- The Washington Times - Friday, July 24, 2020

China on Friday ordered the U.S. consulate in Chengdu to close just days amid rising diplomatic tensions between the two global economic powerhouses.

Days earlier, the U.S. ordered the Chinese consulate in Houston to close after officials claimed it had been at the center of a major spying operation run by Beijing that has accelerated over the past six months.

“The measure taken by China is a legitimate and necessary response to the unjustified act by the United States,” said Chinese foreign ministry spokesperson Wang Wenbin.

“The current situation in Chinese-U.S. relations is not what China desires to see. The United States is responsible for all this,” he said. “We once again urge the United States to immediately retract its wrong decision and create necessary conditions for bringing the bilateral relationship back on track.”

Mr. Wang alleged that a number of consulate personnel had “interfered in China’s internal affairs and harmed China’s security interests,” and said that China had complained to U.S. officials about the issue.

Tensions between Washington and Beijing have been steadily rising following disputes over technology, human rights, and national security. The latest moves to close the consulates marks one of the most severe escalations in the brewing diplomatic war between the two countries.

SEE ALSO: China aggression opens doors for U.S. in Asia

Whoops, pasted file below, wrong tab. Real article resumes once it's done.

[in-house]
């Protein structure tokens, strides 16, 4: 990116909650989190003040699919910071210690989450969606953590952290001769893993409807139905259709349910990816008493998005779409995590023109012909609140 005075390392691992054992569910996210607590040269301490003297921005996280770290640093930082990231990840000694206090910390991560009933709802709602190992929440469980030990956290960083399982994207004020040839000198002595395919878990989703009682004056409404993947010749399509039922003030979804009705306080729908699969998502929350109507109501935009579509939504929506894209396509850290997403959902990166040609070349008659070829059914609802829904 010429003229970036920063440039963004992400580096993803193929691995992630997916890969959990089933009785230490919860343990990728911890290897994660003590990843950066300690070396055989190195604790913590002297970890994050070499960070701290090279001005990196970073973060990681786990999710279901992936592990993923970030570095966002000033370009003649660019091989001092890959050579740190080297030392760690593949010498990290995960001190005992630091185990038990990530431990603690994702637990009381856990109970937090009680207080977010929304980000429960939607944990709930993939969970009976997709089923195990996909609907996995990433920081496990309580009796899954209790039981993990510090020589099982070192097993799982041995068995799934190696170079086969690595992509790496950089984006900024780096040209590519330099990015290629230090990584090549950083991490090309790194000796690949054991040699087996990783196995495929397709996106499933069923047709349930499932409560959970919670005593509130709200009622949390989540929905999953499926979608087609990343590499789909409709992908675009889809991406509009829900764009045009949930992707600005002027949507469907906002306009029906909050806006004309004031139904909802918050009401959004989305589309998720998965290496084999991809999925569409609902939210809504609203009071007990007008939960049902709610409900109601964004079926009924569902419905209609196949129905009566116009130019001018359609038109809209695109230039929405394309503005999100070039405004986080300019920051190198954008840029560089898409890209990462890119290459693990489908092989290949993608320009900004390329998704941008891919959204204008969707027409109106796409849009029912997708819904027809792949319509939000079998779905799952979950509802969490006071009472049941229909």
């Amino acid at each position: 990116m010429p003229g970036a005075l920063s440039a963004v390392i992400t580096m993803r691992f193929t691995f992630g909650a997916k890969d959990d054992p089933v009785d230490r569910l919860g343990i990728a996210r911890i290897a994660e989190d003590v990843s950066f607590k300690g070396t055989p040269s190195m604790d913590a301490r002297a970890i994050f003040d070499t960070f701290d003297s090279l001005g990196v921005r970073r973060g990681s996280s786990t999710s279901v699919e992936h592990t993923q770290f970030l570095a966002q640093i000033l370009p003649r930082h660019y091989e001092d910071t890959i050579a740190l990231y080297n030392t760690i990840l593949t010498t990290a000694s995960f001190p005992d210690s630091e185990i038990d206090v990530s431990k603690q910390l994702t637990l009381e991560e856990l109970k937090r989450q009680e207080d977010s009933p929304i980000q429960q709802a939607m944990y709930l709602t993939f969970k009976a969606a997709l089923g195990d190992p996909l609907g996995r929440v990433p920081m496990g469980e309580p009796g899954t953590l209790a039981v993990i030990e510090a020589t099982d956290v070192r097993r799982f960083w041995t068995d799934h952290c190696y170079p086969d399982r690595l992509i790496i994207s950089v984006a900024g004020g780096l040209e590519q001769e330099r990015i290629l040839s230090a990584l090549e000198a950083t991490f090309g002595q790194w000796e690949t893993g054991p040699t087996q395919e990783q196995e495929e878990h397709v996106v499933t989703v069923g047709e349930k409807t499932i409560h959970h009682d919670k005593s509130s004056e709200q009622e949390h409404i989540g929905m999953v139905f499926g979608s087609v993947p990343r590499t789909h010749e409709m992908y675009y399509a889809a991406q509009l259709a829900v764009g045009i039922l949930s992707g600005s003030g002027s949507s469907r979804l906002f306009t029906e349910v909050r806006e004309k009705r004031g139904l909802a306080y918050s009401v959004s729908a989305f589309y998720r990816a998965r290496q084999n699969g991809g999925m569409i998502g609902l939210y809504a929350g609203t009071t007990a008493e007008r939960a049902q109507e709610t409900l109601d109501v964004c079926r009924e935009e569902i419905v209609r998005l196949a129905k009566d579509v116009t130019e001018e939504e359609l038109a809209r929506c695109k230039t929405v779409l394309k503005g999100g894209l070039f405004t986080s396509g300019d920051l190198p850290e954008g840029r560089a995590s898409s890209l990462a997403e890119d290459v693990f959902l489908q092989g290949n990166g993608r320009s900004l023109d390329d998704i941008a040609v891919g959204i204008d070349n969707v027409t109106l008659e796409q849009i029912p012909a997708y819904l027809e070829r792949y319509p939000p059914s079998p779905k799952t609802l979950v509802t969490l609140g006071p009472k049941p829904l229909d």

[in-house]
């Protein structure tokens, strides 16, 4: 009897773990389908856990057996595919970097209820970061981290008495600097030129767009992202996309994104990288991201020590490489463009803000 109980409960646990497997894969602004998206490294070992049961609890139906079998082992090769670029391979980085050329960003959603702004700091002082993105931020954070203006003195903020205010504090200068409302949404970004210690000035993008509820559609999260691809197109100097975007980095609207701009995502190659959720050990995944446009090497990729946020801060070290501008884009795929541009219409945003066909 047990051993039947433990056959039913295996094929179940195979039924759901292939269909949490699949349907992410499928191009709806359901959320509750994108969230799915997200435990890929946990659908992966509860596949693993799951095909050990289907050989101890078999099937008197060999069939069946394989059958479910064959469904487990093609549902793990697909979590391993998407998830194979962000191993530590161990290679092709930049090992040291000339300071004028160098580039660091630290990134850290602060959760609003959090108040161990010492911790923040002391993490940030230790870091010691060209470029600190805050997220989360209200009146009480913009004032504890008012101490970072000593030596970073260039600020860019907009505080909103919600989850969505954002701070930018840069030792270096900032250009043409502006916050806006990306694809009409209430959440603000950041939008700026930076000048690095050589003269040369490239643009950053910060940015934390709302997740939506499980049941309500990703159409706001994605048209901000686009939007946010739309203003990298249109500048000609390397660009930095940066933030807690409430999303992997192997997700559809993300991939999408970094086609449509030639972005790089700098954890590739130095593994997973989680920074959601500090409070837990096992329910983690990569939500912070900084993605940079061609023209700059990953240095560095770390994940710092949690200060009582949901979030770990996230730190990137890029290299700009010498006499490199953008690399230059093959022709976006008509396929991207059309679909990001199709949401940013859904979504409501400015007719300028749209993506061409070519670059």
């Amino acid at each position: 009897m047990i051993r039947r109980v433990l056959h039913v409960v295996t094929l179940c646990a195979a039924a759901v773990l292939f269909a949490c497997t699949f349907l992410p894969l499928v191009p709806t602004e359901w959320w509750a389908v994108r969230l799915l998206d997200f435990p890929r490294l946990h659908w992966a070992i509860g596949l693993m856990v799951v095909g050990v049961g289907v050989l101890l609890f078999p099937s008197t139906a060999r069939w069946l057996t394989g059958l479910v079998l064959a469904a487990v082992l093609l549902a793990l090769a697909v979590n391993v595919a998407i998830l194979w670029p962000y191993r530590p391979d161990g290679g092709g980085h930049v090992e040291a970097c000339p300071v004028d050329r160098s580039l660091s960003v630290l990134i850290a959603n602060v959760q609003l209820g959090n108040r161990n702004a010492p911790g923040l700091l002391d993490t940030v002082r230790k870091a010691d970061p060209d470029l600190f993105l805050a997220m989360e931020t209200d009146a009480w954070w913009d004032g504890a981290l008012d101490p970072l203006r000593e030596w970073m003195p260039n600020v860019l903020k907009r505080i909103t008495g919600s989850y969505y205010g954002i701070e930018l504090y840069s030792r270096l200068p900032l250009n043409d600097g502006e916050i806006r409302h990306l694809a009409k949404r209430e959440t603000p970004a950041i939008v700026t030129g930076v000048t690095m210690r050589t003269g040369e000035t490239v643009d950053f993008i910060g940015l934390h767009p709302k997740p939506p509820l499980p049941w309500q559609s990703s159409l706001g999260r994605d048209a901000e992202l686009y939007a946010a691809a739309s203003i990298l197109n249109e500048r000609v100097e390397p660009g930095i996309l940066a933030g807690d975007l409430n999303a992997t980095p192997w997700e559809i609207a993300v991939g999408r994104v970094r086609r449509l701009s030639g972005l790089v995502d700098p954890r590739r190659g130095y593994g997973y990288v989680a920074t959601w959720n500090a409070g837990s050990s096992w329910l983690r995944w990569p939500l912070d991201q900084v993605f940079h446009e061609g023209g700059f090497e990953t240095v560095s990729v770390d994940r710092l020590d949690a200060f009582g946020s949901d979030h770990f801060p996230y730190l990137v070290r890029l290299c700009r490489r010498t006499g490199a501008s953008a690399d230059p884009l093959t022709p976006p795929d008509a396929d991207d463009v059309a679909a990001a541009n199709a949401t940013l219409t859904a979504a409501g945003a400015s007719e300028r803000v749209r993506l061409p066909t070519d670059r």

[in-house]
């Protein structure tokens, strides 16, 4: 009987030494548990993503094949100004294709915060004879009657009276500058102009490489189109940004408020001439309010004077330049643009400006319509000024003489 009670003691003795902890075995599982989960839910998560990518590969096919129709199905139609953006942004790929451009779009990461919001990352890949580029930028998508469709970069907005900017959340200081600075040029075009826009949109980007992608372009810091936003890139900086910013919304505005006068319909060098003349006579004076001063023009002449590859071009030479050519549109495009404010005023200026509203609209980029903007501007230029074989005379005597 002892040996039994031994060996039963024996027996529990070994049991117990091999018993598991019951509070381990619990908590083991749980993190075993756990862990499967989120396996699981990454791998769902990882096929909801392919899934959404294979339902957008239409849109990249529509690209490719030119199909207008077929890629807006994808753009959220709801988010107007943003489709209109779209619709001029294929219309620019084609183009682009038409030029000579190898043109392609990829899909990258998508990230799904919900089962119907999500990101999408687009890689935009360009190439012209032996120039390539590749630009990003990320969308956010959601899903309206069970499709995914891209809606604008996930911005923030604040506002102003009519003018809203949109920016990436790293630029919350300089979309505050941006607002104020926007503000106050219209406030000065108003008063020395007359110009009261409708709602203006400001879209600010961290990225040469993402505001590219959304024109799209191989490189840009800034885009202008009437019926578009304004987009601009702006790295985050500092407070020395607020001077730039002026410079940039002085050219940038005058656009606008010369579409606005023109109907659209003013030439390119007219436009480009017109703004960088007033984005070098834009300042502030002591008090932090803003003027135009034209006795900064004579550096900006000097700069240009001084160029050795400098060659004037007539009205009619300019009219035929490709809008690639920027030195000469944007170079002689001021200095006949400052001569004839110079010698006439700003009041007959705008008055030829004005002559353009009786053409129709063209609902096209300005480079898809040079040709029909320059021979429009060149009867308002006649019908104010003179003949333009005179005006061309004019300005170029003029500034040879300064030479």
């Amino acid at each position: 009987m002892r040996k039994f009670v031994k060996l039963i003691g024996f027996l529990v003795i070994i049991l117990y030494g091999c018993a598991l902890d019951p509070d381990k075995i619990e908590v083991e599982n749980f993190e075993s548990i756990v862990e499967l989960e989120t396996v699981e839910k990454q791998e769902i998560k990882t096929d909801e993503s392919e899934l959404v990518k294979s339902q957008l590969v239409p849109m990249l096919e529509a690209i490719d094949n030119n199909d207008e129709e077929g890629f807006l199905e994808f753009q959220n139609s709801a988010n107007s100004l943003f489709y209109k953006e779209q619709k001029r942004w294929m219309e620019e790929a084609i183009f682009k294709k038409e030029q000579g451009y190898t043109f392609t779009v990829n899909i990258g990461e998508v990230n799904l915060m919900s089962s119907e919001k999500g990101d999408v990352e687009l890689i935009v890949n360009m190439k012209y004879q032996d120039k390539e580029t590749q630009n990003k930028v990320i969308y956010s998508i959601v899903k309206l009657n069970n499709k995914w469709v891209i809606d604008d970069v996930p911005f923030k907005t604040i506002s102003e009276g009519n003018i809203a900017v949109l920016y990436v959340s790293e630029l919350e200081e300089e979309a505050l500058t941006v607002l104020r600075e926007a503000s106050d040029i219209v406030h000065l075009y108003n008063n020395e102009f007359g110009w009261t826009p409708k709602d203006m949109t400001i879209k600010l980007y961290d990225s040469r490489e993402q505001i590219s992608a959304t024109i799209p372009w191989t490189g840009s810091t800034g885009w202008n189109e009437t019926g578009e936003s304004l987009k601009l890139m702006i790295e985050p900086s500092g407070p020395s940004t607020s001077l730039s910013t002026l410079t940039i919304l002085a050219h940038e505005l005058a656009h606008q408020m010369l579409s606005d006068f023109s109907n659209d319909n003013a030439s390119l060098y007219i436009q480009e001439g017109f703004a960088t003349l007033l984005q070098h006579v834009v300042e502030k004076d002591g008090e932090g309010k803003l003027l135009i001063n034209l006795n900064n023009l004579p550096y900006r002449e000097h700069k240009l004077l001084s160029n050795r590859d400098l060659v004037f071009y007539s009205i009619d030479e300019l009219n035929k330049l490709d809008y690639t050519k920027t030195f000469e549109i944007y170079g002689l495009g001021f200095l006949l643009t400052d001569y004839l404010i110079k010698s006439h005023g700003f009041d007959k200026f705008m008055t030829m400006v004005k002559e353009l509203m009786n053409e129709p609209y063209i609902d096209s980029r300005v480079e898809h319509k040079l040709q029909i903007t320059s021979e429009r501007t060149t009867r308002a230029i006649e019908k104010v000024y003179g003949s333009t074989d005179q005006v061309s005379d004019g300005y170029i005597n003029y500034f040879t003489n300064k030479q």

Chinese officials quickly condemned the U.S. order to close Beijing’s Houston consulate as “malicious slander.”

The State Department on Friday issued a warning to American personnel in China and said that U.S. citizens may be at “heightened risk of arbitrary detention.”

“U.S. citizens may be subjected to prolonged interrogations and extended detention for reasons related to ‘state security,’” the department notice said.

It explained that American citizens could be penalized for “sending private electronic messages critical” of the Chinese government.

The U.S. has consulates in Shanghai, Guangzhou, Wuhan, Chengdu and Shenyang.

At the height of the coronavirus outbreak in China, the U.S. in January closed its consulate in Wuhan and has since decided to not reopen the facility.

— This story is based on wire reports.

• Lauren Toms can be reached at lmeier@washingtontimes.com.

Copyright © 2023 The Washington Times, LLC. Click here for reprint permission.

Please read our comment policy before commenting.

Click to Read More and View Comments

Click to Hide